And we struggle with directions, getting frustrated with Google Maps on our phone, with our GPS, with the situation and with each other.  We alternately bike and push most of the way to our hotel without spotting it, give up and turn around and backtrack all the way back to the main drag before realizing we were right the first time and just gave out too soon.

By the time we finally reach our hotel we’ve given up trying to pedal through the sand and are mostly walking, and I’m laughing a bit hysterically at the absurdity and novelty of the situation.

This can’t really be right, can it?
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So this is one thing that makes El Rocio unique - its dirty, sandy streets.  It feels like we’re on the set of an old western.  Quite amazing.

All of El Rocio’s streets look more or less like this. Note that many of the structures have hitching posts in front of them.
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Another example.
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And one more, so you’ll get a good feel for the place. This is a large intersection, more or less a plaza.
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So the roads are one thing.  The horses are another.  There are horses and ponies everywhere - at the restaurant, walking down the middle of the street with the cars, pulling carts filled with tourists.  Later, in reading more about this place, I learn that the horses explain the streets - they’re deliberately left as dirt for the benefit of the horses - the dirt and sand are easier on their hooves than pavement.  I’ve never seen a town that prioritizes horses over automobiles.

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I took this shot for the photo of the kid and pony, not noticing until later that I had also picked up a handstand act.
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What a tiny pony! I dragged Rachael into the photo to give it scale. It looks like she’s about two and a half ponies tall. I hope you enjoy this shot, because it didn’t come cheap - the owner charged a euro for photo privileges.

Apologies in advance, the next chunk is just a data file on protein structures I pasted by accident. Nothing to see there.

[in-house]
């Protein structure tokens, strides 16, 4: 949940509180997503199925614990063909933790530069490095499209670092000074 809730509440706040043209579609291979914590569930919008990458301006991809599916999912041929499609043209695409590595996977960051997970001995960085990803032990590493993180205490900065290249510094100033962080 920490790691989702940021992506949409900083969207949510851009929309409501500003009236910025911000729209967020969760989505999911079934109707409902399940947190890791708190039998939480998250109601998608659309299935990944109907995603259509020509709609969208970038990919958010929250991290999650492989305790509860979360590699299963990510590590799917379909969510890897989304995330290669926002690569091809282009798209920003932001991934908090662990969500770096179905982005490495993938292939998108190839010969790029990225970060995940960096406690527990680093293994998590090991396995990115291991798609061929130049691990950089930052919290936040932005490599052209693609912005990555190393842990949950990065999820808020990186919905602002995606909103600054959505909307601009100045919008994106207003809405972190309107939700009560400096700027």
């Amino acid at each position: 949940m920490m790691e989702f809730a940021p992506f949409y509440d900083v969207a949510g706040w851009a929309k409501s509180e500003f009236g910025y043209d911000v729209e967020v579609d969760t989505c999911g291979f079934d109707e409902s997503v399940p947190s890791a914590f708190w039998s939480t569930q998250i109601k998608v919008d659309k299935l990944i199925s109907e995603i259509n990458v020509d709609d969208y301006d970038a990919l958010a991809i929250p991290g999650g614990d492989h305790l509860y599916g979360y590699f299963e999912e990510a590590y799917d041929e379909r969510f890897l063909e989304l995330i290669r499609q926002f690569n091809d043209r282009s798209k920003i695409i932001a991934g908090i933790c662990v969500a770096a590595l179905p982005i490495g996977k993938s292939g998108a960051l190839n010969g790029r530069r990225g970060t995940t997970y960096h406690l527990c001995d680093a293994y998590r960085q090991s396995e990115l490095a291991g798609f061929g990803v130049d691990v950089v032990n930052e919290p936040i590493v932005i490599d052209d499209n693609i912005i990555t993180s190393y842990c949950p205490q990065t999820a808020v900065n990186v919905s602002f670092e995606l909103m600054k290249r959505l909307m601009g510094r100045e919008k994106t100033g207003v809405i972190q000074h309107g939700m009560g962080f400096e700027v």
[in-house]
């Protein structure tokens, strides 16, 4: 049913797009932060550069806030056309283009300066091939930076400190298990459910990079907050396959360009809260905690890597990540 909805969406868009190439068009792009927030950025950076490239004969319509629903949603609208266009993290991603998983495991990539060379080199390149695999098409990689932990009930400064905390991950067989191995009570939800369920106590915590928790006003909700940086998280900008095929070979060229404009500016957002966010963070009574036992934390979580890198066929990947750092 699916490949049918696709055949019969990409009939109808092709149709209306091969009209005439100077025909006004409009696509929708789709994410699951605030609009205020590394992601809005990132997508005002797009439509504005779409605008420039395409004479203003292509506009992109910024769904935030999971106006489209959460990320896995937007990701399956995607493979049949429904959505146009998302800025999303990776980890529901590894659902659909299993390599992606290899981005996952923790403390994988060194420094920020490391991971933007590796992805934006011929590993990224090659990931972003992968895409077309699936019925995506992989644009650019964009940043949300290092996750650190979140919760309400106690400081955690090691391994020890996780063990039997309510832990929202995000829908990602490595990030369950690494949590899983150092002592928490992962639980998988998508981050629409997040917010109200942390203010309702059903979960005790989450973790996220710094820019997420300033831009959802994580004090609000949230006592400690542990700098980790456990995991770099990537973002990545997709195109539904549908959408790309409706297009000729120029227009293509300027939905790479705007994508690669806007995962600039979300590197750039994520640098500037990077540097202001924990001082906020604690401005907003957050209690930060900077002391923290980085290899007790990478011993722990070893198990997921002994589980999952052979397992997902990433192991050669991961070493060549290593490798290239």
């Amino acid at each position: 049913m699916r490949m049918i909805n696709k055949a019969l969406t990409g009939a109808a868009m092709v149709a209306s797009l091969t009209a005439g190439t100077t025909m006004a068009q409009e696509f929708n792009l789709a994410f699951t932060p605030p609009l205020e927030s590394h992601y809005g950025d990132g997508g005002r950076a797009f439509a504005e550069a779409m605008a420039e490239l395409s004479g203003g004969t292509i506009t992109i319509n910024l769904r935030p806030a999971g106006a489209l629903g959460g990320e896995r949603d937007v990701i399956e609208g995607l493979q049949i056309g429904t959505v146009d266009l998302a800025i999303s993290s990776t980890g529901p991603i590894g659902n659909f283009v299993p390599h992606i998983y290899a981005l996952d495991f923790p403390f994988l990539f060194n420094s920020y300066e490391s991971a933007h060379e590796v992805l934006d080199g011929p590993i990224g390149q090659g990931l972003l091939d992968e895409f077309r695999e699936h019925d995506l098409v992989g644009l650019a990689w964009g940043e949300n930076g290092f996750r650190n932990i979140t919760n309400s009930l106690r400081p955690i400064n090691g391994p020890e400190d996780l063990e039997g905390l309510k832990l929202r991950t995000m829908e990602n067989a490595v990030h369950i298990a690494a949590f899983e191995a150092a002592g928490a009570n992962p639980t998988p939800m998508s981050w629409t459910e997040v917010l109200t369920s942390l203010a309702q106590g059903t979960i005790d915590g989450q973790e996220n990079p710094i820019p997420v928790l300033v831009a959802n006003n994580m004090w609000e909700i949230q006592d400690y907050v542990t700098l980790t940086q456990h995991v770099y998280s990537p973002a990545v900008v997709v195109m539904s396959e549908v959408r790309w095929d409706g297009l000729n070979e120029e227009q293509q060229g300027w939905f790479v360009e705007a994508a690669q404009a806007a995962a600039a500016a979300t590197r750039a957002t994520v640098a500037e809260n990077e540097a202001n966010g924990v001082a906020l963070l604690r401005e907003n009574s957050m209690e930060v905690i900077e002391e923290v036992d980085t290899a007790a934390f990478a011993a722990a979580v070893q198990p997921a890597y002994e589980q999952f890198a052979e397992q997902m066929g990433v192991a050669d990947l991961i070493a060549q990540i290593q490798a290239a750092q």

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Jen GrumbyGreat shot and definitely worth a euro!

Next time, maybe you can bargain .. tell them they can take a photo of your GBO in exchange for a pony photo. Clearly a win for the guy that walks away with a photo of the most well-traveled bottle opener in the world.
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1 month ago
Scott AndersonTo Jen GrumbyWhat a great idea! I didn’t think of it at the time, and was mostly fixed on having to give a 20 euro bill for a one euro charge.

You do have the best ideas. We’re going to have to stow you along in one of the panniers too, I think. You can be the team concept person.
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1 month ago
Jen GrumbyI'm in! Where's the next tour?

When people ask me how early retirement is going, I will be proud to say I've landed a gig as Team Anderson Concept Person.
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1 month ago
Scott AndersonTo Jen GrumbyUh, oh. There’s a catch. It’s an unpaid internship, and you’re expected to bike ahead and meet us at the passes with a cold beverage. Will that be a problem?
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1 month ago
Jen GrumbyNow waitaminute!! My ideas are worth their weight in Bitcoin!